2011. Hoffmann, Stephen R., Pawley, A. L., Rao, R., Cardella, M. E., Ohland, M.W. “Defining “Sustainable Engineering”: A Comparative Analysis of Published Sustainability Principles and Existing Courses.” Paper presented at the 118th American Society for Engineering Education Annual Conference & Exposition, June 2011. Paper.
Institutional ethnography as a method to understand the career and parental leave experiences of STEM faculty members
2011. Mercado Santiago, M., Pawley, A. L., Hoegh, J., & Banerjee, D. “Institutional Ethnography as a Method to Understand the Career and Parental Leave Experiences of STEM Faculty Members.” Paper presented at the 118th ASEE Annual Conference & Exposition, June 27. Paper.
ASEE 2010: Using the Emergent Methodology of Domain Analysis to Answer Complex Research Questions.
As engineering education research matures, engineering education researchers seek to answer increasingly complex questions rooted in social situations, such as “What is engineering in various communities?” and “How does engineering work happen at various stages of professional development?” The desire to ask such questions leads the community to develop or incorporate diverse methods that help the community to answer the complex question. The purpose of this paper is to present to the engineering education community an introduction to domain analysis, an ethnographic method developed within anthropology designed to answer these complex questions.
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ASEE 2010: Modeling the career pathways of women STEM faculty through oral histories and participatory research methods.
Women increasingly earn advanced degrees in science, technology, and mathematics (STEM), yet remain underrepresented among STEM faculty. Much of the existing research on this underrepresentation relies on “chilly climate” and “pipeline” theoretical models to explain this phenomenon. However, the extent to which these models follow women’s actual career pathways has been undertheorized. Further, alternative metaphors may more aptly describe the career pathways of women STEM faculty. In our broader research project, we examine the ways women’s career pathways into STEM faculty positions are similar to and/or different from chilly climate and pipeline models, and if they vary based on race and/or ethnicity. At present, we focus on the ways oral histories and participatory research methods allow us to model the career pathways of women STEM faculty.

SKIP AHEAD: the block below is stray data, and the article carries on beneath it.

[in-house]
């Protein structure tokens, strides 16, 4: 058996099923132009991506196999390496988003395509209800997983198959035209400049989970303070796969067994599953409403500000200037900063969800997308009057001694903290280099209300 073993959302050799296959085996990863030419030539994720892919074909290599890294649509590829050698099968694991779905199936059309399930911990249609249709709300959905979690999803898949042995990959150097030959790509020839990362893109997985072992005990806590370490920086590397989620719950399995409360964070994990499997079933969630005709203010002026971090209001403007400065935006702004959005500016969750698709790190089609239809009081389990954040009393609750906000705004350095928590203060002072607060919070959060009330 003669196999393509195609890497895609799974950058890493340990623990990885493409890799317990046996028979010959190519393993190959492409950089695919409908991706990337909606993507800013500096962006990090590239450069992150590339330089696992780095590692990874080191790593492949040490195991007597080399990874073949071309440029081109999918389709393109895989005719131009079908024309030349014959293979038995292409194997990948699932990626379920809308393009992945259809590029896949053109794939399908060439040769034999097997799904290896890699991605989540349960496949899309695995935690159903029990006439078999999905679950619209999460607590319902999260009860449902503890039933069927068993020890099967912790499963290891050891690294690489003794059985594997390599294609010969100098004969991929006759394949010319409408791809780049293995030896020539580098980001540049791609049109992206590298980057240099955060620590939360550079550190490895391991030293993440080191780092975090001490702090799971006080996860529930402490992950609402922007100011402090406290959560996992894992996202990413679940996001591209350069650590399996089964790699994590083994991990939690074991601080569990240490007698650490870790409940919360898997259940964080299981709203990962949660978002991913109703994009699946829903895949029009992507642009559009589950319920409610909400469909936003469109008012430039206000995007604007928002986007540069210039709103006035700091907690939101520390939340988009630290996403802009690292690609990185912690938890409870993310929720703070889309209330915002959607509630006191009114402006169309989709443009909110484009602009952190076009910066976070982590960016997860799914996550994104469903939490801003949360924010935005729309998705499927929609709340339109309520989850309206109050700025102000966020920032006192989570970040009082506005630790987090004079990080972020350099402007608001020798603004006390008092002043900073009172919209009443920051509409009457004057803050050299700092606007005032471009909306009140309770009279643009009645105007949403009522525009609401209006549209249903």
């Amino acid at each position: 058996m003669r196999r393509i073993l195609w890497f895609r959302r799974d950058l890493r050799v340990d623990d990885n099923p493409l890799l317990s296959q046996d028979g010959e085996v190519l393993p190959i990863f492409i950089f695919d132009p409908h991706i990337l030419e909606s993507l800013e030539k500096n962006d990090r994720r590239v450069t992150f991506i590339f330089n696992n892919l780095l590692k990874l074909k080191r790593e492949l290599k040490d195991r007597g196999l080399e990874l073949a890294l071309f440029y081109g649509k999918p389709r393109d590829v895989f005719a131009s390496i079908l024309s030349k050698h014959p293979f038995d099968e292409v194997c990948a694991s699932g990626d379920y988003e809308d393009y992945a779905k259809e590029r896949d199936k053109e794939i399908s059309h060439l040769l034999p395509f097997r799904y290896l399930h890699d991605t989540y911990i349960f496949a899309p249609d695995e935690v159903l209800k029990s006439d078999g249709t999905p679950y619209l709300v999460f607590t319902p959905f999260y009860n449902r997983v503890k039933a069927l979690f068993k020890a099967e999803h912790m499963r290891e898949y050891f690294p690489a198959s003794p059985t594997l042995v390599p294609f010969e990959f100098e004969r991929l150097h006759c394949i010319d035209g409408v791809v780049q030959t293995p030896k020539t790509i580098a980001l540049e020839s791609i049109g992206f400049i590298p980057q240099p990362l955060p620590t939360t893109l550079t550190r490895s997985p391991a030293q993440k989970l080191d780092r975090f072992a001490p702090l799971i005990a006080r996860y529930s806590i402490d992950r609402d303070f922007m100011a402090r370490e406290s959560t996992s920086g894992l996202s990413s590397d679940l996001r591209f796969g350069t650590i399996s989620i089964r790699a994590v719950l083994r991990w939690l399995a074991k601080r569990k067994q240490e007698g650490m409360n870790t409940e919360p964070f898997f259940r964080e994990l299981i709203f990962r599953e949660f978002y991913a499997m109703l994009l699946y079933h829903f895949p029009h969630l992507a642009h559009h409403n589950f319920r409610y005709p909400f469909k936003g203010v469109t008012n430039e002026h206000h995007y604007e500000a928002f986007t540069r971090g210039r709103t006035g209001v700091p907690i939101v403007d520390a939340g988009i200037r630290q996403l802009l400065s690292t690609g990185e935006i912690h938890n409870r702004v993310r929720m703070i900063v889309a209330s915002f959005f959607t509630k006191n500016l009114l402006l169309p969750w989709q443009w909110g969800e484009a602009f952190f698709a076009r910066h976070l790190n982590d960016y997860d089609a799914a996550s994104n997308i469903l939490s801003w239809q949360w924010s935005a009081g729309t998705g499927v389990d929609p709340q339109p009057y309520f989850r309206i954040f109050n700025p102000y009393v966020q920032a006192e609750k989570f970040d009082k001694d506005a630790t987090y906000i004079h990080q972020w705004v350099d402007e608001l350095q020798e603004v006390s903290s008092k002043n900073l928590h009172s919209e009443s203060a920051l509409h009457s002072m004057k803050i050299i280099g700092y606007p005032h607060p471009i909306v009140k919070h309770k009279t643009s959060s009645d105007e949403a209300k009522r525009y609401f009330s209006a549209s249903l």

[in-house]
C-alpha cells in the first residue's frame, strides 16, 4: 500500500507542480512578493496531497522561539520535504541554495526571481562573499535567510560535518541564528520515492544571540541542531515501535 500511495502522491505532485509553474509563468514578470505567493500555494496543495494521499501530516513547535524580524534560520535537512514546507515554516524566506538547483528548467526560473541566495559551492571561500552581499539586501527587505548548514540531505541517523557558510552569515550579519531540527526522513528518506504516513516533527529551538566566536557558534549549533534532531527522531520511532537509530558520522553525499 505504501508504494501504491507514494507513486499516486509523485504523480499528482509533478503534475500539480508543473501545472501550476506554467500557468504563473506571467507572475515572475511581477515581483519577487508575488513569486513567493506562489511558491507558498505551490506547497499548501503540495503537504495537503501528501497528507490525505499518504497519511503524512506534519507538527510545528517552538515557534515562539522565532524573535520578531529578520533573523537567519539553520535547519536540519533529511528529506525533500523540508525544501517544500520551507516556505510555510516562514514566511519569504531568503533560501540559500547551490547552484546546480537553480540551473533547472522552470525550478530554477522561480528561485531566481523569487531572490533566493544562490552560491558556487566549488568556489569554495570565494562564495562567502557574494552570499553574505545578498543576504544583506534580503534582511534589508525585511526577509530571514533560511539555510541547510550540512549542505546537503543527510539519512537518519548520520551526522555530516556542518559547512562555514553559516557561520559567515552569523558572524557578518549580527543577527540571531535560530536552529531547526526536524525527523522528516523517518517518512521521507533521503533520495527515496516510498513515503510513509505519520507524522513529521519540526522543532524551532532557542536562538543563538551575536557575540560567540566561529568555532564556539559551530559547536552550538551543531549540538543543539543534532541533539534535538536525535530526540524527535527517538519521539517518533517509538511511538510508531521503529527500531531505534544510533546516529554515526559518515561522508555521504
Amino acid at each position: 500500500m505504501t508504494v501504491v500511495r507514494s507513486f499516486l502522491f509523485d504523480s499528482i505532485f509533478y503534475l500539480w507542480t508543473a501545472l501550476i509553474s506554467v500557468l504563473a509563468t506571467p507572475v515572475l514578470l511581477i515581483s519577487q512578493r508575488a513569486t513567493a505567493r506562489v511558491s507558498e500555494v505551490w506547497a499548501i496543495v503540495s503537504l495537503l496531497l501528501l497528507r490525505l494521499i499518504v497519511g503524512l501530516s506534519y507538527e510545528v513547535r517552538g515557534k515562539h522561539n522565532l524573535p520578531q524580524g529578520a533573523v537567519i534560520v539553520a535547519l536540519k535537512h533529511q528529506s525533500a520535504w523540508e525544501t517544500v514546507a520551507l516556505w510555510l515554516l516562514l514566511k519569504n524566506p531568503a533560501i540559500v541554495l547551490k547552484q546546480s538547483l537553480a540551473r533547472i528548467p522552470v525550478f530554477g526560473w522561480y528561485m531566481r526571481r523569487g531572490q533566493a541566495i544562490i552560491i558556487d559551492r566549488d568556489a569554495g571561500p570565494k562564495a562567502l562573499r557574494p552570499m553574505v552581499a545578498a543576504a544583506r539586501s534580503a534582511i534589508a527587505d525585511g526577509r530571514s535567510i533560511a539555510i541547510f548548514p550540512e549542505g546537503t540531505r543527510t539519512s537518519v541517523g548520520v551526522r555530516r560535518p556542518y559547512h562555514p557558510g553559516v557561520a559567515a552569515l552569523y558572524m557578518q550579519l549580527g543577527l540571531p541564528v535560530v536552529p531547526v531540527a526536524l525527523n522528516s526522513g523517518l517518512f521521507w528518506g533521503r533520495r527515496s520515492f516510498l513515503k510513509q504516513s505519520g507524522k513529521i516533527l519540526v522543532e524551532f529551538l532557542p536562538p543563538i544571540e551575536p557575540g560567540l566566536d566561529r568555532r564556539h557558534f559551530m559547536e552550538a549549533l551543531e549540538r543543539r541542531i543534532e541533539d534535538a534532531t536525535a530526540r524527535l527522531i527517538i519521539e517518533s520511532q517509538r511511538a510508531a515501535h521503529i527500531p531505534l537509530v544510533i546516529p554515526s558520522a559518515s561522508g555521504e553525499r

Continue reading “ASEE 2010: Modeling the career pathways of women STEM faculty through oral histories and participatory research methods.”
ASEE 2010: Institutional Ethnography: A research method to investigate the work-life experiences of women faculty members in STEM disciplines
Women and people of color continue to be underrepresented among engineering faculty. A diverse engineering faculty body is important because it increases the likelihood of equitable hiring practices and reduces the likelihood of a hostile workplace climate, among other reasons. In turn, research hypothesizes that a diverse engineering faculty body will attract, recruit, and retain diverse students to the engineering profession. While there are a bevy of research papers published every year to address this persistent concern, there are few new or innovative ideas informing our theoretical groundwork for understanding these underrepresentations.
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ASEE 2010: “The image of a woman engineer:” Women’s identities as engineers as portrayed by historical newspapers and magazines, 1930-1970
The Society of Women Engineers’ National Collection is an archive with rich potential for investigating the historical story of women’s identities as engineers. Filled with newspaper and magazine clippings, oral histories of pioneer women engineers, and SWE’s own institutional history, these archives allow us to see how women engineers were skillfully positioned as acceptably feminine, despite their peculiar profession. Continue reading “ASEE 2010: “The image of a woman engineer:” Women’s identities as engineers as portrayed by historical newspapers and magazines, 1930-1970”
A great 2010 ASEE
We have returned to Purdue from a great and productive ASEE conference, where we got good feedback and met lots of folks interested in our research and with their own interesting work. We’ll be posting our slides from our 4 presentations here in the next few days, so be sure to check back soon!